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Re: [Accessibility] Call to Arms

From: Eric S. Johansson
Subject: Re: [Accessibility] Call to Arms
Date: Sat, 24 Jul 2010 12:49:32 -0400
User-agent: Mozilla/5.0 (Windows; U; Windows NT 6.1; en-US; rv: Gecko/20100713 Thunderbird/3.1.1

 On 7/21/2010 11:16 AM, Chris Hofstader wrote:
A lot of us, including me, complain about performance and functionality in various applications when running orca. We've got to stop whining and get hacking. It would be good to have people take the lead on Firefox, OpenOffice and other "high value" programs. It would also be useful for people to take charge of entirely new AT (like speech recognition) projects to help us move forward in areas that are not already covered.

I will raise my hand on the speech recognition project but, it comes with some caveats.

I believe strongly that the tools first approach you and others have spoken of misses the needs of the upper extremity disabled. their primary need is income. You can't have freedom of choice if you can't make money. For example, today, if I want to make money, I must use NaturallySpeaking. There is no choice and the speech recognition projects available today or the near future are not sufficient to replace NaturallySpeaking (I.e. they couldn't write this e-mail and they take way too much time to set up).

I would propose organizing the project to first satisfy the economic needs of the disabled community, so they can make money, they can be independent and as a result, be able to make choices about software freedom.

In the speech recognition domain, that means creating better user interfaces, tools to assist in specific tasks, multimachine dictation targets, and also changing existing tools (languages, build tools etc.) to work with speech recognition instead of trying to make speech recognition work with it. (I.e. rebuilding make syntax to something you can speak instead something that is convenient for machine)

Once we have built tools, from the outside in, that experience will guide the development of OSS speech recognition engines and the eventual replacement of systems like NaturallySpeaking.

This philosophy is analogous to the strategy used by the free software foundation in its early days. The GNU toolchain was built to run on top of many platforms and this enable people to create the OS and the kernel which gave people the power to make choices about free software or not.

Taken same philosophy to speech recognition, I would recommend the following 

Cultivate resources to put NaturallySpeaking under wine. Itit's very close to ready and the final push to make it real isn't happening. My reason for this step is that it removes all nonfree software except the speech recognition engine. This gives us a place to work from, to experiment with various techniques for cross machine speech recognition work.

Develop advanced dictation box which is the simplest model for reliable data injection into applications. This is the first layer that will enable upper extremity disabled users to make money. This is where you can start writing documentation, e-mails etc.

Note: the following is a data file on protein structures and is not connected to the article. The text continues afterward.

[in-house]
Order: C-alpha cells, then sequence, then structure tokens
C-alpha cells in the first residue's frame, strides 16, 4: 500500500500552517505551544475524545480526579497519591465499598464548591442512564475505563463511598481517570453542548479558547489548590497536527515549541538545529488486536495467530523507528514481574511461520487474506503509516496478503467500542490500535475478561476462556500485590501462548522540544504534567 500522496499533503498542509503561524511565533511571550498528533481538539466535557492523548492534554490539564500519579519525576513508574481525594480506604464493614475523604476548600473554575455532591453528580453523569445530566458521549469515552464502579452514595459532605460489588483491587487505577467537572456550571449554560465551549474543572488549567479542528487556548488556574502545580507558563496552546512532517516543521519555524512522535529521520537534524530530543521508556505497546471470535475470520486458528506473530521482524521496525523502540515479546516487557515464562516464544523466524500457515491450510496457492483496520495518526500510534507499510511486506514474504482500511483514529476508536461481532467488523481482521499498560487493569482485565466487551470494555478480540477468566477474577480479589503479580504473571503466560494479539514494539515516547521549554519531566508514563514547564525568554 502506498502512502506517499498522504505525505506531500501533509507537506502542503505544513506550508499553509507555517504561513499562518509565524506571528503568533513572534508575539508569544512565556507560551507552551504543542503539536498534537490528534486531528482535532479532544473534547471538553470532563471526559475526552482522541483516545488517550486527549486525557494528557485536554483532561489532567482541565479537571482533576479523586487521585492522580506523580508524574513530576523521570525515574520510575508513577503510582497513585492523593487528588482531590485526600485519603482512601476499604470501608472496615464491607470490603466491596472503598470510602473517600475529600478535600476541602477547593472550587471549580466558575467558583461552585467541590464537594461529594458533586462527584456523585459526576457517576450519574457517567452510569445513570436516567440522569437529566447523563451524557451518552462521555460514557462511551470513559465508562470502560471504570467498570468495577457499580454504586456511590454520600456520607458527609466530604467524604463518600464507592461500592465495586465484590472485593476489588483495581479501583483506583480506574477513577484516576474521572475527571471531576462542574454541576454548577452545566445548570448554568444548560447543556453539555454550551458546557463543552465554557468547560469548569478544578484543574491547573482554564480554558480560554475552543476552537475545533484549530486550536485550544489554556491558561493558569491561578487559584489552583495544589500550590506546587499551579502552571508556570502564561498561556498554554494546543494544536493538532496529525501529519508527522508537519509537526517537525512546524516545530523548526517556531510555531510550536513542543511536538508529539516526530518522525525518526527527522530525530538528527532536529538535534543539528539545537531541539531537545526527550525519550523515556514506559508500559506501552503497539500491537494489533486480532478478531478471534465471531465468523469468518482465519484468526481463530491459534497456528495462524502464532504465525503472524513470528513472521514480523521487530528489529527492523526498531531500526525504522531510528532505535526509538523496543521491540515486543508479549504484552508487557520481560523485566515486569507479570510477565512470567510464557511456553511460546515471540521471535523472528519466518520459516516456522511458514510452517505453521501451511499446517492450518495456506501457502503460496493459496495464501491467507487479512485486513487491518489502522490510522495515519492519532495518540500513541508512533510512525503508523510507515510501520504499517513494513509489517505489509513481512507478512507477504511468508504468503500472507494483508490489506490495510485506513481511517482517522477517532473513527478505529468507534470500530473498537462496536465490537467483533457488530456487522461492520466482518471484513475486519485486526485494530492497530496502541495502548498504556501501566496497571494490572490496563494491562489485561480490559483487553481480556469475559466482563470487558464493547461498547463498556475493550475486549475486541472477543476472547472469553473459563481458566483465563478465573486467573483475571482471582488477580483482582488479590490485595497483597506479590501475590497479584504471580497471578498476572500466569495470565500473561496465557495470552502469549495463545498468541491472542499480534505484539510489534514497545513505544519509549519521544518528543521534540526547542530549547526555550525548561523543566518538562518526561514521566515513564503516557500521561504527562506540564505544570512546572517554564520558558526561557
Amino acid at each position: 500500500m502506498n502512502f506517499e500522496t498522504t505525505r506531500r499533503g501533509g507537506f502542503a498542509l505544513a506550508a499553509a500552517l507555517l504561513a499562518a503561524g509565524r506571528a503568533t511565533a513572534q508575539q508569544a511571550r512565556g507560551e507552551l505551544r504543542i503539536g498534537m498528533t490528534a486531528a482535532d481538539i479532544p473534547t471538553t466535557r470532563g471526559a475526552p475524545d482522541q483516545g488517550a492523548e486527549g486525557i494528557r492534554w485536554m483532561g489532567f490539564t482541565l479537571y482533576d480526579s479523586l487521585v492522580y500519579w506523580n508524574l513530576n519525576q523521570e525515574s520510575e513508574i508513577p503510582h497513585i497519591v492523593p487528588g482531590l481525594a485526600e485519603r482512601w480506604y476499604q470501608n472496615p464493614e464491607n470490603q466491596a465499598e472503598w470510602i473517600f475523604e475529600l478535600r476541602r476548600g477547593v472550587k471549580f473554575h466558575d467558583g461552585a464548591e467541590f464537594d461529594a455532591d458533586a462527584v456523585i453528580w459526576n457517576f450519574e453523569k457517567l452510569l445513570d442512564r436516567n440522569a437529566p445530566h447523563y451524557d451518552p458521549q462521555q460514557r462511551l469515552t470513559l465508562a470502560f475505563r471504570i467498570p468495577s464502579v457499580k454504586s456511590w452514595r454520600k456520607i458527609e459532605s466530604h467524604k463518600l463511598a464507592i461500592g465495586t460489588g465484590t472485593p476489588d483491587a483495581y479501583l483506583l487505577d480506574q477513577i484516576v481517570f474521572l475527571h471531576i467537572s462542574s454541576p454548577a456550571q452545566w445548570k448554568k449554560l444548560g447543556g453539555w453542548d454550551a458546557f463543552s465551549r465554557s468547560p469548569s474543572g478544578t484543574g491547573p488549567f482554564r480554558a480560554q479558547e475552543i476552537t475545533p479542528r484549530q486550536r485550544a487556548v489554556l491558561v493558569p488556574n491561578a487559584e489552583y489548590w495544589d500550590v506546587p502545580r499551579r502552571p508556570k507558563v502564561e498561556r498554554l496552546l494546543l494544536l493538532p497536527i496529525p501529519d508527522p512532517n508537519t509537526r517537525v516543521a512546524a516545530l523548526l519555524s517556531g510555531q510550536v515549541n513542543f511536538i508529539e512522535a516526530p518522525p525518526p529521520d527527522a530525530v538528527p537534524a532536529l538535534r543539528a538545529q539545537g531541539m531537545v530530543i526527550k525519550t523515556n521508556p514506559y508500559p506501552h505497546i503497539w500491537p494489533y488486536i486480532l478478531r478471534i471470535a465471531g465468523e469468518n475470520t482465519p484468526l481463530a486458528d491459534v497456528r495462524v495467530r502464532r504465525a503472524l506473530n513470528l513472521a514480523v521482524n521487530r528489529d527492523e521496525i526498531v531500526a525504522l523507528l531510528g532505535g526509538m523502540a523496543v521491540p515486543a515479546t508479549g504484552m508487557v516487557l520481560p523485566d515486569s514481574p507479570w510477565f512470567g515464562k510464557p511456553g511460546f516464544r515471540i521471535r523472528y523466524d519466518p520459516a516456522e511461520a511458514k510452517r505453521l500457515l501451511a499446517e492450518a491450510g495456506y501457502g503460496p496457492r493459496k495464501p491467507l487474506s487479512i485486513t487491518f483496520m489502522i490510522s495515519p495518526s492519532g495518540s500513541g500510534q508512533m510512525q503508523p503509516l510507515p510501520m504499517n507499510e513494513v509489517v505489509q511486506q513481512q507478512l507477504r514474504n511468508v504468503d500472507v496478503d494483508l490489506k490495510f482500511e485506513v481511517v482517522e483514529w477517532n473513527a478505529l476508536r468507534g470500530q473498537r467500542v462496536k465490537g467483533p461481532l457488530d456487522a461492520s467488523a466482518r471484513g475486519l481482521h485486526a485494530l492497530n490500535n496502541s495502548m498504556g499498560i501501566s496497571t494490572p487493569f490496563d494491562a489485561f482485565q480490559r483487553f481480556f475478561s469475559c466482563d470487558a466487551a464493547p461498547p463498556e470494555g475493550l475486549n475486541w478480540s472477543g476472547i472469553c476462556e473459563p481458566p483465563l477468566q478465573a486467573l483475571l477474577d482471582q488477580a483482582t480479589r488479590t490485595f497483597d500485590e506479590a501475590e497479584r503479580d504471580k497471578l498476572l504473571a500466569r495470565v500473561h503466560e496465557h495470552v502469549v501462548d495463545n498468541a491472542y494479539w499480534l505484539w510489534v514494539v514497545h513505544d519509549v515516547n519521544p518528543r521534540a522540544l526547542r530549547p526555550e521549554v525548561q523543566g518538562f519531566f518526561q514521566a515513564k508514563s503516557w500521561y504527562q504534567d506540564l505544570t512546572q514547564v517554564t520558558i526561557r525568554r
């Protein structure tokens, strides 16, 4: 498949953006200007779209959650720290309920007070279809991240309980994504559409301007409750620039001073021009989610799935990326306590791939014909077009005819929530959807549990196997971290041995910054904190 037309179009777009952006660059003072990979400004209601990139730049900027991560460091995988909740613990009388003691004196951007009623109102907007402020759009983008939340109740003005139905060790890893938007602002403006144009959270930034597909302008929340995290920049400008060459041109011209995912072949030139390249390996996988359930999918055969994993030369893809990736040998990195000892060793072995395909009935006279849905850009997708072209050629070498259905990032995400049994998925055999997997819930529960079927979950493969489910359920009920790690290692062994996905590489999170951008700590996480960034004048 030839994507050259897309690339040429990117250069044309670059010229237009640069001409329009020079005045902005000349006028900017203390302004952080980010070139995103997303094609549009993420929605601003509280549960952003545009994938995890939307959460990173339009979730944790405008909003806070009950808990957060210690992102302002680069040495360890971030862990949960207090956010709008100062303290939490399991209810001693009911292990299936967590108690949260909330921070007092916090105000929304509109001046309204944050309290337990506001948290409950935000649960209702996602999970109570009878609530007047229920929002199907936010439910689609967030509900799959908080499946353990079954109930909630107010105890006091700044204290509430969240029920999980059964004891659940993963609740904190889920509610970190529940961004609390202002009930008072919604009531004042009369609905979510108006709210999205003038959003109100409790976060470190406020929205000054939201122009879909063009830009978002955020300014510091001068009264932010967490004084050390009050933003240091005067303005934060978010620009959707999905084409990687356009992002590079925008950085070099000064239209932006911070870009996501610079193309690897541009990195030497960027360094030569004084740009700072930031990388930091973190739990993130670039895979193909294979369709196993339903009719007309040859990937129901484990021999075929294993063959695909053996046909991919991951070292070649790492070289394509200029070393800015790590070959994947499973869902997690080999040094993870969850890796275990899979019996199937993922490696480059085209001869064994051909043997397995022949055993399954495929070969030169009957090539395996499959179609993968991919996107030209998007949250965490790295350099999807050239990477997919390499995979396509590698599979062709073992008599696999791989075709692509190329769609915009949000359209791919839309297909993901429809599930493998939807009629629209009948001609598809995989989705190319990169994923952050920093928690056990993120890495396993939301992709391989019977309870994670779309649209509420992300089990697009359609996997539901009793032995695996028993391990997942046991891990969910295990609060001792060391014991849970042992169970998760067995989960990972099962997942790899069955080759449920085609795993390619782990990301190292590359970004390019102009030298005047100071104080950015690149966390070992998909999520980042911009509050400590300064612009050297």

Develop advanced UI techniques such as "interrupting cow" grammars and advanced dictation box input and output filters. this is where system administrators can start making money because the grammar would enable a lot of administrator tasks.

Develop programming by voice editing and code creation. We'll probably need a lot of help from Emacs folks because we will need to dig down deep into the IDE layers. This is where programmers can start making money because, obviously, they can write code. This is also the layer which will enable disabled users to contribute to the project. I can't write code using an unenhanced speech recognition product.

In theory you can do these in parallel but my best thoughts (so far) lead me to the conclusion that you want to use the dictation box with enhancements to generate code from the natural output of a large vocabulary continuous speech recognition environment.

I consider this amalgam of free and nonfree software acceptable. Instead of serving the philosophical and ideological goals all the free software foundation, it serves a higher purpose. It enables disabled people to be self-sufficient which in turn improves their self-esteem and quality of life. When I was disabled in 1994, I was forced to spend 3 1/2 months sitting at my desk waiting for them to fire me and receive daily abuse by the managers of the company. It took me a long time to get over that and sometimes I think I still haven't. Anything we can do to save people that kind of abuse or give them the freedom to leave that abuse and go to another company where they are appreciated is a very important goal to me.

If you do decide to have me at the core of this project, I will warn you that my time is limited as I am currently looking for work. Yes, being disabled even with speech recognition gets in the way. I would love to do this kind of thing for a living the only folks have found so far would require me to give this IP to them. I can't. it is too important to be held by any one company. This has to be a public resource available to anyone.

--- eric

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